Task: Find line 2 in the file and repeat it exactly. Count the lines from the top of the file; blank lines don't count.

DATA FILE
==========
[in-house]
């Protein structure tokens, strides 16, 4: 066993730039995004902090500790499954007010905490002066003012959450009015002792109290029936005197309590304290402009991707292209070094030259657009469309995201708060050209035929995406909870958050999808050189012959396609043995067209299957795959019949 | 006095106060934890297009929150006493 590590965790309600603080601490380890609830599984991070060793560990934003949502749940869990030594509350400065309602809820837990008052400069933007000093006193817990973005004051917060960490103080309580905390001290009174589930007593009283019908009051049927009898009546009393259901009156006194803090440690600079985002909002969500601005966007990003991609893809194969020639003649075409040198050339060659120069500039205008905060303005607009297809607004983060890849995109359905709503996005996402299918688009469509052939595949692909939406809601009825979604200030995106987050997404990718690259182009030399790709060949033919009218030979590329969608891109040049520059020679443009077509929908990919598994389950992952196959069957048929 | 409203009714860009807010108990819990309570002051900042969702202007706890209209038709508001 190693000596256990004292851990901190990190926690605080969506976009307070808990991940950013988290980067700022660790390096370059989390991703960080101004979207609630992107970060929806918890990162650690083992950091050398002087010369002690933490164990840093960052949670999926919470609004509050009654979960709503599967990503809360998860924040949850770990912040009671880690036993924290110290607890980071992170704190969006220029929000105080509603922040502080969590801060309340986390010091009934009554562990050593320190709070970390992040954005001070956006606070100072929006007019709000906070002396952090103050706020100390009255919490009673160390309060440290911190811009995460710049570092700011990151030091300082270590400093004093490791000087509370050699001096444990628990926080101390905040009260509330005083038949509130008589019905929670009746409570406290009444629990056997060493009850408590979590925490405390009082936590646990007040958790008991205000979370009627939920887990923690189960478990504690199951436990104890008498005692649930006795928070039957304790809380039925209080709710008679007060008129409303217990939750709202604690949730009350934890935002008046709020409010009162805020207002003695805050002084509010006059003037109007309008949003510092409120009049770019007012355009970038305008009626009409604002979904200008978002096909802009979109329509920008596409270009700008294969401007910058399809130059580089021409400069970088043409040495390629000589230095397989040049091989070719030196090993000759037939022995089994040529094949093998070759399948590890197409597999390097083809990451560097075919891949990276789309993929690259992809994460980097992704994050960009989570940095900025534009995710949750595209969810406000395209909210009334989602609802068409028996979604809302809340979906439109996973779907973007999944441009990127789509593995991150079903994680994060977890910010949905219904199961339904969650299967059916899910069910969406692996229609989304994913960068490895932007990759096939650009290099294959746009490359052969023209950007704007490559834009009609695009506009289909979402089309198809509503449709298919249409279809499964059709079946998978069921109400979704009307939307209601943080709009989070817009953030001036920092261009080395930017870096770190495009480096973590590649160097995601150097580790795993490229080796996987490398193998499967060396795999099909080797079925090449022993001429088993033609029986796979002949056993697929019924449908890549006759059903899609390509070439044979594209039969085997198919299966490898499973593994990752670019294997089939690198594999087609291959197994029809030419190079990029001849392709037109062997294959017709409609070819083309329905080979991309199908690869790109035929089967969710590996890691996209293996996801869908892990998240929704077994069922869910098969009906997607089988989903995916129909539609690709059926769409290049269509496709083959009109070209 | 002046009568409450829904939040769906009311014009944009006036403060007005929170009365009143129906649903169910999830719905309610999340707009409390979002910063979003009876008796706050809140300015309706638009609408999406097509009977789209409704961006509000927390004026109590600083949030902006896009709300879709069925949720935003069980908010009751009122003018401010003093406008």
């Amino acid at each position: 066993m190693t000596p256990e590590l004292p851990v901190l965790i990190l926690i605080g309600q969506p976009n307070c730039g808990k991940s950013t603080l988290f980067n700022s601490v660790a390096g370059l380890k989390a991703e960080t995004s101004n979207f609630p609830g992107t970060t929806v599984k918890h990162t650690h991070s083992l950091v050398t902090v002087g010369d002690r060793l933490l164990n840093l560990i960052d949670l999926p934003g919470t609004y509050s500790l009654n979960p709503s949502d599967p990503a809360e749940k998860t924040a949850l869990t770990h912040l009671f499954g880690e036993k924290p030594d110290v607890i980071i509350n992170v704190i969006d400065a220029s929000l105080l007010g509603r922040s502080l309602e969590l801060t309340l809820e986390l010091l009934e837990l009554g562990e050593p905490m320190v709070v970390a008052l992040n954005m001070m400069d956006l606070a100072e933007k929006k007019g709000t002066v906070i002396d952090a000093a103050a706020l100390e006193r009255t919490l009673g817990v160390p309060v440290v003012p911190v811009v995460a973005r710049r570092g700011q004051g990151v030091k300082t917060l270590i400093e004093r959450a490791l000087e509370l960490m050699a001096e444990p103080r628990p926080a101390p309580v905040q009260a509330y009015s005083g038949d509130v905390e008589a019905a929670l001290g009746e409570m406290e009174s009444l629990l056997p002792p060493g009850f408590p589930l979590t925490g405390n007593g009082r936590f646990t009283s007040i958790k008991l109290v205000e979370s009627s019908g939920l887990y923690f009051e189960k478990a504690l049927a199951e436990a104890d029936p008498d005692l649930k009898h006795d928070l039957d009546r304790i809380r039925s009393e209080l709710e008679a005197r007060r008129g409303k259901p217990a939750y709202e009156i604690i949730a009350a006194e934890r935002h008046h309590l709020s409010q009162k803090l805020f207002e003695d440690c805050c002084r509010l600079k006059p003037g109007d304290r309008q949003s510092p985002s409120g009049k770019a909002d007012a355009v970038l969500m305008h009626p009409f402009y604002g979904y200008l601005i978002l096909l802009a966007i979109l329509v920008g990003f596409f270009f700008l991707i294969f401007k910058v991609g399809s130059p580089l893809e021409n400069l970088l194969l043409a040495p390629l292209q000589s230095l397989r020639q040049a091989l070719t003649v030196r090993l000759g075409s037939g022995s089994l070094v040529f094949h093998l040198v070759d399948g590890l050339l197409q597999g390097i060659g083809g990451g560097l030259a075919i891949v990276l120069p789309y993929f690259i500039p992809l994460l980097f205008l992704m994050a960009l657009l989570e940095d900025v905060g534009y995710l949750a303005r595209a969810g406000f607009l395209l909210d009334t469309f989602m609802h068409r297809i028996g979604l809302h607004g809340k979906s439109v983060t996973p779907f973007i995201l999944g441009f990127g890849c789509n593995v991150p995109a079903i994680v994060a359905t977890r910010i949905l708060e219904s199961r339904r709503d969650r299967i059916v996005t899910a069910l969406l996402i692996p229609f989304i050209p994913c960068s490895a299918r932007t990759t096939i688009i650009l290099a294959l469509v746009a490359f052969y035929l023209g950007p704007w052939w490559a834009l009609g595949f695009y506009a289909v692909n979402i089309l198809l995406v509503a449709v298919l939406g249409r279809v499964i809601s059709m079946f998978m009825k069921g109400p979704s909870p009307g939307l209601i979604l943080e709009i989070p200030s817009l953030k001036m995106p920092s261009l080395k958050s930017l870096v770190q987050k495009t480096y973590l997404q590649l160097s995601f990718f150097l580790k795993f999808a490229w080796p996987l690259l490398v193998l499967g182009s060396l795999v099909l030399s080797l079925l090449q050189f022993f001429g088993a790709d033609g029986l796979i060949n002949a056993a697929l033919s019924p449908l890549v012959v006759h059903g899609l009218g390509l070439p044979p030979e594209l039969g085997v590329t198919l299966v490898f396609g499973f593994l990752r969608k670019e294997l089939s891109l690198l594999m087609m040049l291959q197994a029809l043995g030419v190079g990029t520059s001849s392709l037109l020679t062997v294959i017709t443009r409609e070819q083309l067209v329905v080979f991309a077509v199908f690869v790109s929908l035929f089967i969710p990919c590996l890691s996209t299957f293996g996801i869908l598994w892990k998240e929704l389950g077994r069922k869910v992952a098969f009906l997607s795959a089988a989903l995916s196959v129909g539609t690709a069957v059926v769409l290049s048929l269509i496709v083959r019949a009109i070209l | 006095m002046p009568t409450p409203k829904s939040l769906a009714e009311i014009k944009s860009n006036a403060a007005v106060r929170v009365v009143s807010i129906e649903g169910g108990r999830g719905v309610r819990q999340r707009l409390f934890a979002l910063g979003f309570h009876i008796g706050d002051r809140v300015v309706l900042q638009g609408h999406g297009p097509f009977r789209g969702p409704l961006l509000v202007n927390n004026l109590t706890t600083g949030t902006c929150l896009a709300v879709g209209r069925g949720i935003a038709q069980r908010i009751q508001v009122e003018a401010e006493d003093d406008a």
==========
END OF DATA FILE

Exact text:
């Protein structure tokens, strides 16, 4: 066993730039995004902090500790499954007010905490002066003012959450009015002792109290029936005197309590304290402009991707292209070094030259657009469309995201708060050209035929995406909870958050999808050189012959396609043995067209299957795959019949 | 006095106060934890297009929150006493 590590965790309600603080601490380890609830599984991070060793560990934003949502749940869990030594509350400065309602809820837990008052400069933007000093006193817990973005004051917060960490103080309580905390001290009174589930007593009283019908009051049927009898009546009393259901009156006194803090440690600079985002909002969500601005966007990003991609893809194969020639003649075409040198050339060659120069500039205008905060303005607009297809607004983060890849995109359905709503996005996402299918688009469509052939595949692909939406809601009825979604200030995106987050997404990718690259182009030399790709060949033919009218030979590329969608891109040049520059020679443009077509929908990919598994389950992952196959069957048929 | 409203009714860009807010108990819990309570002051900042969702202007706890209209038709508001 190693000596256990004292851990901190990190926690605080969506976009307070808990991940950013988290980067700022660790390096370059989390991703960080101004979207609630992107970060929806918890990162650690083992950091050398002087010369002690933490164990840093960052949670999926919470609004509050009654979960709503599967990503809360998860924040949850770990912040009671880690036993924290110290607890980071992170704190969006220029929000105080509603922040502080969590801060309340986390010091009934009554562990050593320190709070970390992040954005001070956006606070100072929006007019709000906070002396952090103050706020100390009255919490009673160390309060440290911190811009995460710049570092700011990151030091300082270590400093004093490791000087509370050699001096444990628990926080101390905040009260509330005083038949509130008589019905929670009746409570406290009444629990056997060493009850408590979590925490405390009082936590646990007040958790008991205000979370009627939920887990923690189960478990504690199951436990104890008498005692649930006795928070039957304790809380039925209080709710008679007060008129409303217990939750709202604690949730009350934890935002008046709020409010009162805020207002003695805050002084509010006059003037109007309008949003510092409120009049770019007012355009970038305008009626009409604002979904200008978002096909802009979109329509920008596409270009700008294969401007910058399809130059580089021409400069970088043409040495390629000589230095397989040049091989070719030196090993000759037939022995089994040529094949093998070759399948590890197409597999390097083809990451560097075919891949990276789309993929690259992809994460980097992704994050960009989570940095900025534009995710949750595209969810406000395209909210009334989602609802068409028996979604809302809340979906439109996973779907973007999944441009990127789509593995991150079903994680994060977890910010949905219904199961339904969650299967059916899910069910969406692996229609989304994913960068490895932007990759096939650009290099294959746009490359052969023209950007704007490559834009009609695009506009289909979402089309198809509503449709298919249409279809499964059709079946998978069921109400979704009307939307209601943080709009989070817009953030001036920092261009080395930017870096770190495009480096973590590649160097995601150097580790795993490229080796996987490398193998499967060396795999099909080797079925090449022993001429088993033609029986796979002949056993697929019924449908890549006759059903899609390509070439044979594209039969085997198919299966490898499973593994990752670019294997089939690198594999087609291959197994029809030419190079990029001849392709037109062997294959017709409609070819083309329905080979991309199908690869790109035929089967969710590996890691996209293996996801869908892990998240929704077994069922869910098969009906997607089988989903995916129909539609690709059926769409290049269509496709083959009109070209 | 002046009568409450829904939040769906009311014009944009006036403060007005929170009365009143129906649903169910999830719905309610999340707009409390979002910063979003009876008796706050809140300015309706638009609408999406097509009977789209409704961006509000927390004026109590600083949030902006896009709300879709069925949720935003069980908010009751009122003018401010003093406008």